To: (Multiple email addresses may be specified by separating them with a comma)
“A fact-based film that succeeds in being both artful and reverent is a rare thing. The 13th Day succeeds,” says the Register’s film critic of the latest Fátima movie.
BY Steven D. Greydanus
13th Day is the best movie ever made about Fátima — the most
beautiful and effective, as well as one of the most historically accurate.
Distilled to the bare essence of the
events, mediated through evocative visuals and mood rather than character-based
drama, The 13th Day has a clarity and intensity
of a defining event in childhood that we rehearse in our minds for the rest of
That is, indeed, how The
13th Day approaches the apparitions at Fátima in 1917, through the
eyes of 30-year-old Sister Lúcia de Jesus Rosa Santos, living in seclusion at
the Carmelite convent in Spain, writing the second of her six memoirs.
From the gathering darkness of the
times — the first World War, the Bolshevik revolution, the fall of the
Portuguese monarchy and the Republican government’s war against religion in
Portugal — to tiny, isolated Fátima, timeless in the way of childhood memories
until the event that changed everything, Sister Lúcia’s memories are imbued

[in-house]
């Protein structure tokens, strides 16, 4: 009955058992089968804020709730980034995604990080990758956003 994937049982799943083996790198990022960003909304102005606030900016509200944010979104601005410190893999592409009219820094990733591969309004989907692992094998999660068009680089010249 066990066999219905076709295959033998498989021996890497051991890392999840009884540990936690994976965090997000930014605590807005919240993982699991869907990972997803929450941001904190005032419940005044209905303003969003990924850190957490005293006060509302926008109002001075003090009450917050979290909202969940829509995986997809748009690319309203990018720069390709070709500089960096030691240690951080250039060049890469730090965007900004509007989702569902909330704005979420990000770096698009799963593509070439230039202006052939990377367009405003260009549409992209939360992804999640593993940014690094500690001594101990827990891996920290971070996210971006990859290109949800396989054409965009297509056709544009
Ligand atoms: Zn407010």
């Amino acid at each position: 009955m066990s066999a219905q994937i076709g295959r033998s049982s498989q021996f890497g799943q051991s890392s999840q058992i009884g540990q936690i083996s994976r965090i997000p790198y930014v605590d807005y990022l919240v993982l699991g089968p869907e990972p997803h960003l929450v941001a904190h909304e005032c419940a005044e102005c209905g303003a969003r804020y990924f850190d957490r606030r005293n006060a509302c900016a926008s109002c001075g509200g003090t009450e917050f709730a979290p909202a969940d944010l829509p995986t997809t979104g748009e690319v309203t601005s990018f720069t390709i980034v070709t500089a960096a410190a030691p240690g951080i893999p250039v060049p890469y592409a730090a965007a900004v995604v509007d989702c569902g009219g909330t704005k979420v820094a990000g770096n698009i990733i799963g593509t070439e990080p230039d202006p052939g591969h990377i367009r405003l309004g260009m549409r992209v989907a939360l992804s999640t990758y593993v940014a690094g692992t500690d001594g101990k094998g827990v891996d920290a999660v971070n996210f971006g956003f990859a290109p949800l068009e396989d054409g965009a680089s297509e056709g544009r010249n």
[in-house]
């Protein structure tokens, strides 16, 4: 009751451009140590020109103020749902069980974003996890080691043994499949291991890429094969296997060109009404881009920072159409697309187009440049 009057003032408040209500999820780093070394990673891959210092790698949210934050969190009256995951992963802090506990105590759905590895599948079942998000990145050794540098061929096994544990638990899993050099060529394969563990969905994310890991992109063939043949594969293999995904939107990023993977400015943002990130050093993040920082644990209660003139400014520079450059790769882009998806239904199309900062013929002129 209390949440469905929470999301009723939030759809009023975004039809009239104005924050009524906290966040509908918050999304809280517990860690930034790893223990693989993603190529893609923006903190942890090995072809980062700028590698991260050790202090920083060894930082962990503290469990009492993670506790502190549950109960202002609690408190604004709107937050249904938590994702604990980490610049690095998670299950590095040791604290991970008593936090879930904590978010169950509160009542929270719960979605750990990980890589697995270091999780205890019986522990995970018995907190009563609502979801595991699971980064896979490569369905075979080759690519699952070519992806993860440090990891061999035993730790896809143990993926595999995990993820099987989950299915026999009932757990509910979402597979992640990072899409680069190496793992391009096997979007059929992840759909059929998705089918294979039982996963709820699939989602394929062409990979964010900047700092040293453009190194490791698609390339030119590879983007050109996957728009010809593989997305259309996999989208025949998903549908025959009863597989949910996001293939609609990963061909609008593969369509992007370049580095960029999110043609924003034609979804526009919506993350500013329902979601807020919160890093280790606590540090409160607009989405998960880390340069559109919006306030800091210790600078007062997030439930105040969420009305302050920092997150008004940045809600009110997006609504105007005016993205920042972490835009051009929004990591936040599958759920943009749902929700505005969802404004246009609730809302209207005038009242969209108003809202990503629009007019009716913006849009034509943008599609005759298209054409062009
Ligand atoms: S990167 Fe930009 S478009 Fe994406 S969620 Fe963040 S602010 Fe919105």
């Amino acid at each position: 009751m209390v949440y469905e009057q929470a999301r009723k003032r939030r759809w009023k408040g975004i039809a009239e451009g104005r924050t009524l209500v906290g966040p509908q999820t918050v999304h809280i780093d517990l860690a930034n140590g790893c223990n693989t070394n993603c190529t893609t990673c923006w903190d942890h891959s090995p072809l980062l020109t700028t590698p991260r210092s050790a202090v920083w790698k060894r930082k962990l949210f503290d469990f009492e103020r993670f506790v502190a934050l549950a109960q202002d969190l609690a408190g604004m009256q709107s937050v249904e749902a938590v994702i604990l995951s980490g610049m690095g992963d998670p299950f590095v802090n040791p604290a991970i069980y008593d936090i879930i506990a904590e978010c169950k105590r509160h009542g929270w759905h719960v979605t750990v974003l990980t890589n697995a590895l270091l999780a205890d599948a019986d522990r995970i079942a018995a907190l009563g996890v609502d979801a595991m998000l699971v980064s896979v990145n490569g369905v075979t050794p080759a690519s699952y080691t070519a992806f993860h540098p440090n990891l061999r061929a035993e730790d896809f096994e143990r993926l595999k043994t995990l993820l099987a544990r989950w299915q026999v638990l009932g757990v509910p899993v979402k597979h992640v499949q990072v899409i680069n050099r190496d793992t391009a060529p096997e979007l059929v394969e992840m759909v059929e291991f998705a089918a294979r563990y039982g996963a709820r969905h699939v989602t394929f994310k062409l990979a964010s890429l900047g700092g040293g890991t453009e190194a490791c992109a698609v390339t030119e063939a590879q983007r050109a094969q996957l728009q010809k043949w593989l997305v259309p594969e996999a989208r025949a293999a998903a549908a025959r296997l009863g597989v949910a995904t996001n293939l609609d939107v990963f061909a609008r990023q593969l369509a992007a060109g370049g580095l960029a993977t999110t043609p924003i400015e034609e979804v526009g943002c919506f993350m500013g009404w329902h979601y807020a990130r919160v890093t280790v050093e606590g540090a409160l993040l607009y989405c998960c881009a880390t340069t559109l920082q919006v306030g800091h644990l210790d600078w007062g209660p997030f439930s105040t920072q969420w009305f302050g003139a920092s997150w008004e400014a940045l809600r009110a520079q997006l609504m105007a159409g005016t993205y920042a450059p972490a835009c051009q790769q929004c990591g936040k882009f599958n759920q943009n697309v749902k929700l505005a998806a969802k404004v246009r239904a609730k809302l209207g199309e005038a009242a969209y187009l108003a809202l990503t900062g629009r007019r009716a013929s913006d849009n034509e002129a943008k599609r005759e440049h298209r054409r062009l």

with an aura of reverie and contemplation by striking visuals, an effective
score and a stark, simple narrative.
Shot on a tiny budget by first-time
feature filmmakers Ian and Dominic Higgins, The 13th Day was
filmed using high-definition digital video, largely in rich black-and-white
chiaroscuro, with occasional strategic use of color.
Soft focus allows light to bleed
around objects, a look at times reminiscent of the diffuse, “wet” look that
Robert Bresson wanted for early masterpiece Diary of a Country Priest,
which also used the device of a protagonist writing down his memories to tell
Like Bresson, the Higgins brothers
are artists by training, and compose individual shots with the care of a
Vermeer painting or an Adams photograph. At the same time, the world of The
13th Day has a visionary, almost dreamlike artifice unlike Bresson’s
minimalism and objectivity.
Characters go over events in their
minds, and memory and imagination run together at times, as when Father
Ferreira’s obliquely phrased suspicions echo with unsettling directness in
Lúcia’s psyche, or when the rural administrator Arturo dos Santos’ fears about
local unrest come to a head in a disturbing nightmare.
Green-screen technology and other
camera and computer effects are employed to construct images that sometimes
appear half real, creating an on-screen world that feels more like a painting
than a typical film.
In fact, there is something of a
silent-film feel to The 13th Day, though
it has an ordinary soundtrack complete with dialogue (in English) and score.
The dialogue is simple and direct, with vignette-like incidents rather than a
Bucolic, rustic, sheltered for the
moment from the evils of the larger world, Fátima first appears as a happy
place for 10-year-old Lúcia and her younger cousins Jacinta and Francisco. At
the Cova da Iria (the pastureland where the
apparitions occurred), they watch the family’s sheep, and quiet Francisco pipes
for playful Jacinta, who loves to dance.
When the Lady comes, it is as if the